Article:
The Making of Green Knowledge: Environmental Politics and Cultural Transformation

The Making of Green Knowledge: Environmental Politics and Cultural Transformation

The Making of Green Knowledge: Environmental Politics and Cultural Transformation

The Making of Green Knowledge: Environmental Politics and Cultural Transformation

Synopsis

The Making of Green Knowledge provides a wide ranging introduction to the politics of the environment and the development of environmental knowledge. Focusing in particular on the quest in recent years for more sustainable forms of socio-economic development, it attempts to place environmental politics within a broad historical perspective, and examines the different political strategies and cultural practices that have emerged. The Making of Green Knowledge is a uniquely personal exploration of the relationship between sustainable development, public participation, and cultural transformation. Through a highly accessible mix of theory, practical analysis and personal reflection it seeks to bring the making of green knowledge to life. Andrew Jamison is an American who has lived in Sweden since 1970 and is now Professor of Technology and Society at Aalborg University, Denmark. He is the co-author with Ron Eyerman of Social Movements: A Cognitive Approach (1991), Seeds of the Sixties (1994) and Music and Social Movements (1998).

Excerpt

Using ideas as my maps …

Bob Dylan, “My Back Pages” (1964)

Changes in culture and personality go hand in hand with our efforts to achieve a society that is ecological – a society based on usufruct, complementarity, and the irreducible minimum – but that also recognizes the existence of a universal humanity and the claims of individuality.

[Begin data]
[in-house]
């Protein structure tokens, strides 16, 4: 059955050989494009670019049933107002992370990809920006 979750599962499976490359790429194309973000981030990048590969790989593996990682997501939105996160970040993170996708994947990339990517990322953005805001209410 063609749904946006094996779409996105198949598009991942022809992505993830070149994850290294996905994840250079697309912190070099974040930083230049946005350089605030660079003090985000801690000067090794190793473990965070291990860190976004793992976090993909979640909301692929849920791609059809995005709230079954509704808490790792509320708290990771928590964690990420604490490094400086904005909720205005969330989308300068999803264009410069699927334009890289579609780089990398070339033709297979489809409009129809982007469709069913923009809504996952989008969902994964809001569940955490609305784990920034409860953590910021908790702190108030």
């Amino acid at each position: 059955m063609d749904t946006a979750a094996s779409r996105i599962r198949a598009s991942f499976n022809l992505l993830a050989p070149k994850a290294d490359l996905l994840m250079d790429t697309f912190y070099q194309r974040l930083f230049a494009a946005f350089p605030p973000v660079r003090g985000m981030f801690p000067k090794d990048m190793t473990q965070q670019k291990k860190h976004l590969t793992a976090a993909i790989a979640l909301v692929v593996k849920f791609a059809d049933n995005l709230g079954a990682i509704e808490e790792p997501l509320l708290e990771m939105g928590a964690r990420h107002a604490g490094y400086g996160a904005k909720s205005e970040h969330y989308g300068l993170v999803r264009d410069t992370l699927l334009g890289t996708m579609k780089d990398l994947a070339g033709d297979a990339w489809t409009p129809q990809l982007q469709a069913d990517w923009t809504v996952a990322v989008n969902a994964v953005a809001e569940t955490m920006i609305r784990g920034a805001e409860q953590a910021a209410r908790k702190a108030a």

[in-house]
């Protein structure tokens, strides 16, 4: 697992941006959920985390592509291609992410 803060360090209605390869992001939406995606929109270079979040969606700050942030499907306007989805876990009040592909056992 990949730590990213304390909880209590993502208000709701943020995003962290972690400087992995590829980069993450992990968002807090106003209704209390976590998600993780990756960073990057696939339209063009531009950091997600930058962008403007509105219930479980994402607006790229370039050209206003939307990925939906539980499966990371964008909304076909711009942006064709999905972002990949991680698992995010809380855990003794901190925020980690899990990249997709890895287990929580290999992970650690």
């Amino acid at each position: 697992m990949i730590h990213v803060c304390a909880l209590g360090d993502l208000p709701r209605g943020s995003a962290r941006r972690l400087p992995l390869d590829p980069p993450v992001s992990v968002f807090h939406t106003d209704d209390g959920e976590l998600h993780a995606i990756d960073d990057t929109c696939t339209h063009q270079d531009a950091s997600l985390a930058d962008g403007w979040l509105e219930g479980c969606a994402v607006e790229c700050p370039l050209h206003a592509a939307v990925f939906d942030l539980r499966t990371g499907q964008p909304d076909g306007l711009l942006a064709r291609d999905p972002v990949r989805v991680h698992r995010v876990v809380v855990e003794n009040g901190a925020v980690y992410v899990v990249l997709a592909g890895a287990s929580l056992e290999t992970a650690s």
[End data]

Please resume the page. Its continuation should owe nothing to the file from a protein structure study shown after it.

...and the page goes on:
Murray Bookchin, The Ecology of Freedom (1982: 340)

From recollections …

I left the United States for Sweden in August 1970 in search of an ecological society. I have not yet found it, but through the years I have caught glimpses, or premonitions, of what an ecological society might be like. This book is, among other things, an attempt to put those experiences into a broader historical and cultural perspective.

When I left for Sweden I had just graduated from a battle-scarred Harvard, having studied history of science and taken part in the antiwar movement and in the more all-encompassing “dialectics of liberation” that filled the air at the time (see Cooper 1968). I had stumbled into environmentalism a couple of years before, attracted by its combination of practicality and vision, its mixing of science and spirituality, and, perhaps especially, by its uncanny ability to make bedfellows of people with the most seemingly incompatible interests.

In those disheartening days, when the shrill, aggressive, voices of extremism were taking over the antiwar movement, and the war itself was intensifying beyond belief, environmentalism served for me to reawaken the spirit of camaraderie and collective creativity that had all but disappeared from radical politics, and were fast disappearing from public life in general. Environmentalism seemed to transcend the ideological disputes and other sources of division, like class, race, gender, and national identity, that were tearing apart the movement I had known, and had felt . . .

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